WATCH: 'If I wanted you dead, you'd be dead': Boyne crabber
A CRABBER threatened to "knock out" another crabber in a verbal dispute between two fishermen in their boats on the Boyne River.
Alan Grayson, 47, pleaded guilty in Gladstone Magistrates Court to causing public nuisance at South Trees inlet, Boyne River, on November 24 last year, and assault.
The court heard there was no actual physical assault and Grayson believed the man previously stole his crabs.
Police prosecutor Gavin Reece said the man was a part-time crabber and checking pots when he saw Grayson and activated an audio recorder because the men had issues before.
Part of Grayson's verbal exchange was read to the court including: "Righto "expletive" want to sort it out."
"I've got nothing to sort out, the man replied.
"You got a big mouth... you going around wanting to ring the water police.
"If I wanted you dead you'd be dead "expletive", have you got a contract on me," said Grayson.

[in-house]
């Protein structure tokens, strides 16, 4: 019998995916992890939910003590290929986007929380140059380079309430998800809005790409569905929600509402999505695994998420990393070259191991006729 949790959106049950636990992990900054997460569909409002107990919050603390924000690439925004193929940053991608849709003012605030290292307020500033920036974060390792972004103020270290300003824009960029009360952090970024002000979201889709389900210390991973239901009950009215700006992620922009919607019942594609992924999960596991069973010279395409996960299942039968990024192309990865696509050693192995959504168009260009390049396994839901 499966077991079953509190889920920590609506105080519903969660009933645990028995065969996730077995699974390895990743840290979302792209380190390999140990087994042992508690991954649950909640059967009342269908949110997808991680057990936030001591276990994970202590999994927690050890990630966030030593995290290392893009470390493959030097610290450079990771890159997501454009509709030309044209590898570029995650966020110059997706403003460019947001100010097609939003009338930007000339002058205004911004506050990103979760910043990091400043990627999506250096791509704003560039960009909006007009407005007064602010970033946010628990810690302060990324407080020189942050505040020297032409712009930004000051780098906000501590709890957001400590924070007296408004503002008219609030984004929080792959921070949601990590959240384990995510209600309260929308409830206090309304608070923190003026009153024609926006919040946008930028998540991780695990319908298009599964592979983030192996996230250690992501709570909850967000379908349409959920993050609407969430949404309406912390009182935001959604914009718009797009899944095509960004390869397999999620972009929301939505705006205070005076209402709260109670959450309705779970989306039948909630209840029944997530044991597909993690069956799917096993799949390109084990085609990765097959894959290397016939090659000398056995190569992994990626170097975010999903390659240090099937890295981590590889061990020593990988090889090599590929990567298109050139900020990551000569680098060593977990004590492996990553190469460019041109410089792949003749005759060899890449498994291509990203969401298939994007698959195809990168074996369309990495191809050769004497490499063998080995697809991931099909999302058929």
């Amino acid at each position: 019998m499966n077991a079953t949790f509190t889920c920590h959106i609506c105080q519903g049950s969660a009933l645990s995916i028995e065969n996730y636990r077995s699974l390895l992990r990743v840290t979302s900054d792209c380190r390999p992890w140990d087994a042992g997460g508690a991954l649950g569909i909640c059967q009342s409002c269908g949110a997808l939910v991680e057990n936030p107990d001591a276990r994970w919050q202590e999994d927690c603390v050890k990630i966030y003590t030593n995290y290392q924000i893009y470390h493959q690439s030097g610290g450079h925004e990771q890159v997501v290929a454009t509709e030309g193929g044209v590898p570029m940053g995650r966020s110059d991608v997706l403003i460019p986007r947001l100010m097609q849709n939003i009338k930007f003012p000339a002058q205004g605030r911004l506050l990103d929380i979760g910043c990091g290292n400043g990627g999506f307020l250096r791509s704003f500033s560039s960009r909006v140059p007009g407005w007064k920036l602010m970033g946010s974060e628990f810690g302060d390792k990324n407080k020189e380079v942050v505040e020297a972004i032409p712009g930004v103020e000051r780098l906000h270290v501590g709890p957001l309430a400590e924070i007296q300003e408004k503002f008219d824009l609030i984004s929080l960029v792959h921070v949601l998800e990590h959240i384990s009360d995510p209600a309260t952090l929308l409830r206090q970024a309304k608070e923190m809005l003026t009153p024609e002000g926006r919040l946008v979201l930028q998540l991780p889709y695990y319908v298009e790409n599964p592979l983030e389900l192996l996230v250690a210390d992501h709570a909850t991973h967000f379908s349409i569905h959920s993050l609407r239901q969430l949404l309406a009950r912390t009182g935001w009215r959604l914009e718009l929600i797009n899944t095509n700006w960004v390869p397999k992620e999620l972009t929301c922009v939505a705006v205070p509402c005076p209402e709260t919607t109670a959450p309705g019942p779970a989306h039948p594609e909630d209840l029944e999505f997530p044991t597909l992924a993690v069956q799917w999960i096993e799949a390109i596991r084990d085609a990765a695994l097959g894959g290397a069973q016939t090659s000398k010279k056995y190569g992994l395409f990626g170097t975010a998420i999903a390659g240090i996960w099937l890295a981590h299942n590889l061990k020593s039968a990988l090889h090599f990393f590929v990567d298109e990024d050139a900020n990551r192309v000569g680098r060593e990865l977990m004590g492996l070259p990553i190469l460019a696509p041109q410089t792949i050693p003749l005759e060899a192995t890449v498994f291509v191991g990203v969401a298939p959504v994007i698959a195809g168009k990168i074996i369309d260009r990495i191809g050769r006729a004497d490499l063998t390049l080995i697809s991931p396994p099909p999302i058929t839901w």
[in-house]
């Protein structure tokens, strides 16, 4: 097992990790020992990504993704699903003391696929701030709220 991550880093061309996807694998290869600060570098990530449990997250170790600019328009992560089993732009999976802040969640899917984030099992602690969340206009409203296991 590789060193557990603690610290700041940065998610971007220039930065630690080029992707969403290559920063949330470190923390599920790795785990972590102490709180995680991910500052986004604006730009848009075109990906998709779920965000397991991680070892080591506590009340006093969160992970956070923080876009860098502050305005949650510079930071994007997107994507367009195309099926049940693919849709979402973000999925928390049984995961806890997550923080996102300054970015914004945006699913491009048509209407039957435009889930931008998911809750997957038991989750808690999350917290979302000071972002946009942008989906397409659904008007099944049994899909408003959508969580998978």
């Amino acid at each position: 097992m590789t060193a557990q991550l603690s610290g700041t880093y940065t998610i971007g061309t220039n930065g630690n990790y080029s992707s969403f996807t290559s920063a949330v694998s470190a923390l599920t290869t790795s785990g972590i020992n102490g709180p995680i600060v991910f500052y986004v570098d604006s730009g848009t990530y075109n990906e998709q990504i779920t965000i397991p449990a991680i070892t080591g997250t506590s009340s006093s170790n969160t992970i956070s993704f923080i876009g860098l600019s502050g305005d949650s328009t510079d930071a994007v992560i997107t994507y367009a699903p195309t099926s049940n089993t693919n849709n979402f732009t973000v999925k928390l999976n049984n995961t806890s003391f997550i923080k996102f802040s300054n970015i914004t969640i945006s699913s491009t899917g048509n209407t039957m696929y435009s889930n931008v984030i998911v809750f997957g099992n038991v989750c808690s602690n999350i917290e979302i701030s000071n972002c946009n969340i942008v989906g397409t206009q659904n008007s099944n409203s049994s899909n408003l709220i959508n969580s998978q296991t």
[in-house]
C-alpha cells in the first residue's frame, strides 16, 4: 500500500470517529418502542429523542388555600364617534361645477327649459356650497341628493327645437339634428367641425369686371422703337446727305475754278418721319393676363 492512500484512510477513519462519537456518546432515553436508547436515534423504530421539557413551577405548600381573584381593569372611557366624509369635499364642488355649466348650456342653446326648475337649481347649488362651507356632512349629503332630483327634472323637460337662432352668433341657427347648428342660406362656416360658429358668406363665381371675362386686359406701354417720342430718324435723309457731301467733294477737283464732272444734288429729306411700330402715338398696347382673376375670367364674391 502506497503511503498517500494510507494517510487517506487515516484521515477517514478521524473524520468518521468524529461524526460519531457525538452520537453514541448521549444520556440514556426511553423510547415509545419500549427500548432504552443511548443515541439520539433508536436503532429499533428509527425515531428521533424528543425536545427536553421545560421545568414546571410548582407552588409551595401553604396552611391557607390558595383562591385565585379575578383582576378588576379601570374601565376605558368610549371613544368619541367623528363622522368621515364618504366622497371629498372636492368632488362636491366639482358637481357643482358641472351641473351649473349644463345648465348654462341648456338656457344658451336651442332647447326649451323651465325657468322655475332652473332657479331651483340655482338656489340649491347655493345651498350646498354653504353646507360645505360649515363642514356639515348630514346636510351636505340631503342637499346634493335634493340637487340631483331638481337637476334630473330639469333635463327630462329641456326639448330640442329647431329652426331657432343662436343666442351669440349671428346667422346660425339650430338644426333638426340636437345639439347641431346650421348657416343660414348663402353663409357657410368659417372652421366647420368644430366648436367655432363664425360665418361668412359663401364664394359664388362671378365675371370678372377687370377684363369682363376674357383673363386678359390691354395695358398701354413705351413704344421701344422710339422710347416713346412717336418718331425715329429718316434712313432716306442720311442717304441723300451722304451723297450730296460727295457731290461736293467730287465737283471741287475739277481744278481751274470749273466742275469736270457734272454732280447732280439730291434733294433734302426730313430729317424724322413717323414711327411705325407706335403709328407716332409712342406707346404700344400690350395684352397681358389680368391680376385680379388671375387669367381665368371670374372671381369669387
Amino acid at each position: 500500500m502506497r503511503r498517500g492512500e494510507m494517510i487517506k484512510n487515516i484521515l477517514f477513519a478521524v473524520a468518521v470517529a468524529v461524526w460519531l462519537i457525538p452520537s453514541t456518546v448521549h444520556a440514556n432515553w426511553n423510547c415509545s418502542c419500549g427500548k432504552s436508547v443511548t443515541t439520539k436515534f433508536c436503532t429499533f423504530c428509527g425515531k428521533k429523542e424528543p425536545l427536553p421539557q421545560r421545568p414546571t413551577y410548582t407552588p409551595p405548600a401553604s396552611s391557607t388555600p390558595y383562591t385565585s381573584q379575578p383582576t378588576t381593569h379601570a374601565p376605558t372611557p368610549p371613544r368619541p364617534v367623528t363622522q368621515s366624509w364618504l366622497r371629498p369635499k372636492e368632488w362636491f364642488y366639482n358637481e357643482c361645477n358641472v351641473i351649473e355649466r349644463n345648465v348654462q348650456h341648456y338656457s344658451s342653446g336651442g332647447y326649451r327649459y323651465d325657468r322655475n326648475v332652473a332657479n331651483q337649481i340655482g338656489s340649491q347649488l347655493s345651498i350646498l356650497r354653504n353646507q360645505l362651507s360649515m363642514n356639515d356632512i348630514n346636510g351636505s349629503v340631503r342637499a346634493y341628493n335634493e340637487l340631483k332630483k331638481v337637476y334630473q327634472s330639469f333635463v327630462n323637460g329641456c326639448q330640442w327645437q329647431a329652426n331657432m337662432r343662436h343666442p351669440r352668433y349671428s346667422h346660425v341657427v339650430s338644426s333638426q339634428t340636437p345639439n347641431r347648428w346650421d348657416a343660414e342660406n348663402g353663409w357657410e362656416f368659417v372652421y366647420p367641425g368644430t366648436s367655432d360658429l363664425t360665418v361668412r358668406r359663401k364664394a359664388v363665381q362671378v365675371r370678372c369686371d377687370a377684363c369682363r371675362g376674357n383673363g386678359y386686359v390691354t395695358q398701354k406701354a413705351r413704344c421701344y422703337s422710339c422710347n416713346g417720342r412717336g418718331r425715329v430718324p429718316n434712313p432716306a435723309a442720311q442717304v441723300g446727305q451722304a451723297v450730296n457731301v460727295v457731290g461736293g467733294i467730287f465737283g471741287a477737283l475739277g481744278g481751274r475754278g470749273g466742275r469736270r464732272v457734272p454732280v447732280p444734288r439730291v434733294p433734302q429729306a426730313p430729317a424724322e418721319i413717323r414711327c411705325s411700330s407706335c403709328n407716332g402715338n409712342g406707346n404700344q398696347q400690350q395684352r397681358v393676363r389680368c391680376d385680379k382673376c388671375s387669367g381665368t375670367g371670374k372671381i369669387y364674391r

"I'm going to knock you out f***ing "expletive".
CRABBERS BEHAVING BADLY |
Mr Reece said the man told police Grayson had clenched his fists, appeared ready to throw punches, and he felt threatened by him.
Mr Reece said Grayson told police the argument went both ways and that the other man had been saying things to him.
Mr Reece explained to the court there was "a lot of animosity" between crabbers and fishers in the Gladstone region.
He said previous encounters between the two men had not been civil "so the complainant took it upon himself to record".
"That's how the industry is. Crab pots are being stolen and communication between crabbers has been aggressive," Mr Reece said.
The court heard police were not informed until this year and Grayson only interviewed this month.
Lawyer Jun Pepito said Grayson worked as a carpenter and fisherman and had 50 crab pots in the area.
"It stems from when he caught him taking some of his pots. He tried to contact water police no one assisted him. He tried to ring Gladstone police who advised him it was water police," Mr Pepito claimed.
Mr Pepito said the incident happened nearly a year ago and Grayson did not think anything of it until getting charged.
Magistrate Melanie Ho queried why the matter had taken so long to go before the court, saying it was not clear why there had been a delay.
Ms Ho said there was no actual violence, there had been history between the men, and Grayson was entitled to leniency as he co-operated with police with no like offences.
She found the facts did not constitute an assault, and convicted and fined Grayson $300 for public nuisance.